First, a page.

Dec. 12 (Bloomberg) -- Sino-Forest Corp., the timber company whose shares have plunged 74 percent since June, said it will miss a deadline to publish its third-quarter earnings and a final report into fraud allegations.
The company won’t be able to publish the earnings within the 30-day period stated on Nov. 15, Hong Kong- and Mississauga, Ontario-based Sino-Forest said today in a statement. There’s no assurance if or when the results will be released, it said. Sino-Forest also said a report by an independent committee into the fraud allegations now won’t be issued until 2012, instead of the year-end as previously stated.
Sino-Forest said it decided it won’t make a $9.78 million interest payment on its 2016 convertible notes that’s due Dec. 15. The company said it retained Houlihan Lokey and Bennett Jones LLP as its financial and legal advisers to assist in the evaluation of its options.
“In these circumstances, the board has determined that it must consider all strategic options available,” the company said in the statement. “The company may consider obtaining other sources of capital, including through the recapitalization of the company or the sale of some or all of its business.”
The committee was formed in June after short seller Carson Block’s research firm Muddy Waters LLC published a report that said Sino-Forest overstated its timber holdings in China. Shares of the company slumped 74 percent between June 1, the day before the report came out, and Aug. 25, the last day of trading before they were suspended by Canada’s main securities regulator, which began an investigation.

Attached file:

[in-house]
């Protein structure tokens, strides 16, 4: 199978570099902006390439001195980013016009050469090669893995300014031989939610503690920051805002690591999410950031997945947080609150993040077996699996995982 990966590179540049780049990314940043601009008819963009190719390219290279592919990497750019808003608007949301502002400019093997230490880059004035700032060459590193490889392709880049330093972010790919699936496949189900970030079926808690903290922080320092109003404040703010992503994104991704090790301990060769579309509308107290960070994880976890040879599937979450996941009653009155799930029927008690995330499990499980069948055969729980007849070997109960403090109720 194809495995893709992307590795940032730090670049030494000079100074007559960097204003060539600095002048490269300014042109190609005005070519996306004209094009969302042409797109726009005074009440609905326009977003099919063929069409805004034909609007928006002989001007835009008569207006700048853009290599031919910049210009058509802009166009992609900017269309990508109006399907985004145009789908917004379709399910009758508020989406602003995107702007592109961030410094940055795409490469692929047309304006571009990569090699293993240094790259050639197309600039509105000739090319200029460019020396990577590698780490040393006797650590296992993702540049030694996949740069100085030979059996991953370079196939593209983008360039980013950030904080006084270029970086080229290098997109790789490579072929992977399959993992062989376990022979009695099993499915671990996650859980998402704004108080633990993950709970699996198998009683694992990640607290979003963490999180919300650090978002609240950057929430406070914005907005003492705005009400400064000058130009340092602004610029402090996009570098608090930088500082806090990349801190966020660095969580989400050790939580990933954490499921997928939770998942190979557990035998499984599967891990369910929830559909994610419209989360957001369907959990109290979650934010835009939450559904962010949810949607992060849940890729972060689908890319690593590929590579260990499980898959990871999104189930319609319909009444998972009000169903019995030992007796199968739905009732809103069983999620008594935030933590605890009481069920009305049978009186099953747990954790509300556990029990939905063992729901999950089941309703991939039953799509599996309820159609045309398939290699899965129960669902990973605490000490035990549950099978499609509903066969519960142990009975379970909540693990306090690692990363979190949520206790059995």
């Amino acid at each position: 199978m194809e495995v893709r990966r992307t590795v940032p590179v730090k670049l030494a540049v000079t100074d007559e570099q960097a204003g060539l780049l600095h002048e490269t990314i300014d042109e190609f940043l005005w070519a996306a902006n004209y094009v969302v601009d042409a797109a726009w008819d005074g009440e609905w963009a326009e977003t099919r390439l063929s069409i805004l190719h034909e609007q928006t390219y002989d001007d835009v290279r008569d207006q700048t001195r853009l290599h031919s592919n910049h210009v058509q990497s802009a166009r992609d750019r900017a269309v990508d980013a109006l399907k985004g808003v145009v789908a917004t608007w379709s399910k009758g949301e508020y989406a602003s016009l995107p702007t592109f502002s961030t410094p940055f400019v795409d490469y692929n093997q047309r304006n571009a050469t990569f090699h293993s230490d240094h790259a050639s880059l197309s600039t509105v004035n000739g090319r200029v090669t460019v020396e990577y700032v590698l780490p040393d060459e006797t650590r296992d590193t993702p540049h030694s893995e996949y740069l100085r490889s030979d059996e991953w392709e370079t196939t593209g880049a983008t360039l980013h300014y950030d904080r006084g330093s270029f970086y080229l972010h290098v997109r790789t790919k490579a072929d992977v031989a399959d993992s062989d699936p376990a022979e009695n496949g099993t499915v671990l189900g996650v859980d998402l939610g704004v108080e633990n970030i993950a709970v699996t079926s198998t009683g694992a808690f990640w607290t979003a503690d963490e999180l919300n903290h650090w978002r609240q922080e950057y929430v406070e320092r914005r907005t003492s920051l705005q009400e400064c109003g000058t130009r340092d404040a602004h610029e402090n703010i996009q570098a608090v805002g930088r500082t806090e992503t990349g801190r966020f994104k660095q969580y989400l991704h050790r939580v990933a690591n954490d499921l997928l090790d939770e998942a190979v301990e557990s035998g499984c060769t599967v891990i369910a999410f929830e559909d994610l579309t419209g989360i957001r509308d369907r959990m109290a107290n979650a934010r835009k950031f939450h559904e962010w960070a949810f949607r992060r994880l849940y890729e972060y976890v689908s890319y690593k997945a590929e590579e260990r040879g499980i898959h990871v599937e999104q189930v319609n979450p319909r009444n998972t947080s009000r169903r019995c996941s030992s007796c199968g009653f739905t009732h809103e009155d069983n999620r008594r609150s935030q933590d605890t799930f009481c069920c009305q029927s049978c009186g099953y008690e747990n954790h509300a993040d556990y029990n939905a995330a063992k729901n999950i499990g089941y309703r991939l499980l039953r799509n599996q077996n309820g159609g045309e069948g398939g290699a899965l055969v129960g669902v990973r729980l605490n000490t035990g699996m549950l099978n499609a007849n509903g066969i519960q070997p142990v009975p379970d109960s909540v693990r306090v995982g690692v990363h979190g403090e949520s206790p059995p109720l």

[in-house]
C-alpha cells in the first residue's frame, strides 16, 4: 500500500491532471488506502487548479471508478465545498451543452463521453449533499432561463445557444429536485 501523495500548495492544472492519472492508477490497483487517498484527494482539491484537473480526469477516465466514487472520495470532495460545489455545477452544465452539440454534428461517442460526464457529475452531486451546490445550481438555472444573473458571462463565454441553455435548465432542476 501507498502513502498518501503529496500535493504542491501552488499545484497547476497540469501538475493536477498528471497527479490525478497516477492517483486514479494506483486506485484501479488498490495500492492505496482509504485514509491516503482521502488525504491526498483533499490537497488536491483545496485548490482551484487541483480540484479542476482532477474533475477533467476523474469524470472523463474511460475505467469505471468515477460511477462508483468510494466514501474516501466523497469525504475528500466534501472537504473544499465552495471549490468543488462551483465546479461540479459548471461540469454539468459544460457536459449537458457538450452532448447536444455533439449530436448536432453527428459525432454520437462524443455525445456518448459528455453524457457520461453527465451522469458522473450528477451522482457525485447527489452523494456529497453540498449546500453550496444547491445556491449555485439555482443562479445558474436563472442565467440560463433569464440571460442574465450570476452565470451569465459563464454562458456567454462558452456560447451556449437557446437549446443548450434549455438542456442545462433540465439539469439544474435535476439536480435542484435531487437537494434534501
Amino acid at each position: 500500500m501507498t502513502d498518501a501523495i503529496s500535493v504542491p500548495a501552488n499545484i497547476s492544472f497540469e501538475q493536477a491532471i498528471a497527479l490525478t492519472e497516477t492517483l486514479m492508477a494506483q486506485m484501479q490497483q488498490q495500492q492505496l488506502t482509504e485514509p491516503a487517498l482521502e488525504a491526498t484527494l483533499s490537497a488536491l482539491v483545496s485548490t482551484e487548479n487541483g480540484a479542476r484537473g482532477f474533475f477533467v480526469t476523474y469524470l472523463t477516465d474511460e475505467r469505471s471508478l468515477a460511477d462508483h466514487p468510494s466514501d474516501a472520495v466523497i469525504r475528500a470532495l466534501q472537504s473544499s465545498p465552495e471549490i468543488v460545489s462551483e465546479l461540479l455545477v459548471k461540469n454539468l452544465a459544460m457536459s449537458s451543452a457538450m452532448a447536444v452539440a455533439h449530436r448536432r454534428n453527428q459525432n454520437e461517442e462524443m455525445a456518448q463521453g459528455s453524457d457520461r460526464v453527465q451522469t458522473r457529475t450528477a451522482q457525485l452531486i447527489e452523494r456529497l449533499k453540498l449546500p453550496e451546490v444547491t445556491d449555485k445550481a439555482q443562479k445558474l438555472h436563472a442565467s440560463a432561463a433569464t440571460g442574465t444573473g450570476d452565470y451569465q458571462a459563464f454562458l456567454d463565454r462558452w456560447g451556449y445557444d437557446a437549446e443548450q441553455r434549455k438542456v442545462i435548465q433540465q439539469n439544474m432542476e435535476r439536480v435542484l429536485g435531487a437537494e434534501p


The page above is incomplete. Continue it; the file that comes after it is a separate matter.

The plunge in Sino-Forest’s shares has cost investors about C$3.3 billion, according to data compiled by Bloomberg. Hedge- fund firm Paulson & Co., formerly Sino-Forest’s biggest shareholder, sold its entire stake in June following the Muddy Waters report, booking a C$462 million ($450 million) loss.
Other investors bought the shares after the allegations were made, including Singapore-based billionaire Richard Chandler, who acquired stock to become Sino-Forest’s biggest investor, according to data compiled by Bloomberg.
Sino-Forest, which hired PricewaterhouseCoopers LLP to assist with the committee’s probe, will seek permission for the shares to resume trading when it meets the Ontario Securities Commission on Jan. 23, Chief Executive Officer Judson Martin said in an interview last month. The OSC and the Royal Canadian Mounted Police are investigating the allegations.
Martin replaced Allen Chan, a co-founder of the company, who stepped down in August along with three other executives.
The company published the independent committee’s interim report on Nov. 15, in which the committee said it had confirmed Sino-Forest’s cash balance and obtained information from Chinese forestry bureaus verifying 77 percent of its timber assets.
The committee also said in its interim report that there were missing records. It reported difficulties in obtaining data, a lack of cooperation from some company executives, and an absence of an internal audit function.
Accusations against Sino-Forest have fueled investor concern that financial statements at some Chinese companies are misleading.
Regulators and investors have increased their scrutiny of Chinese companies trading in North America. The U.S. Securities and Exchange Commission began an investigation last year into the use of reverse takeovers, in which a closely held firm becomes public by purchasing a shell company that already trades.
--Editors: Simon Casey, Steven Frank
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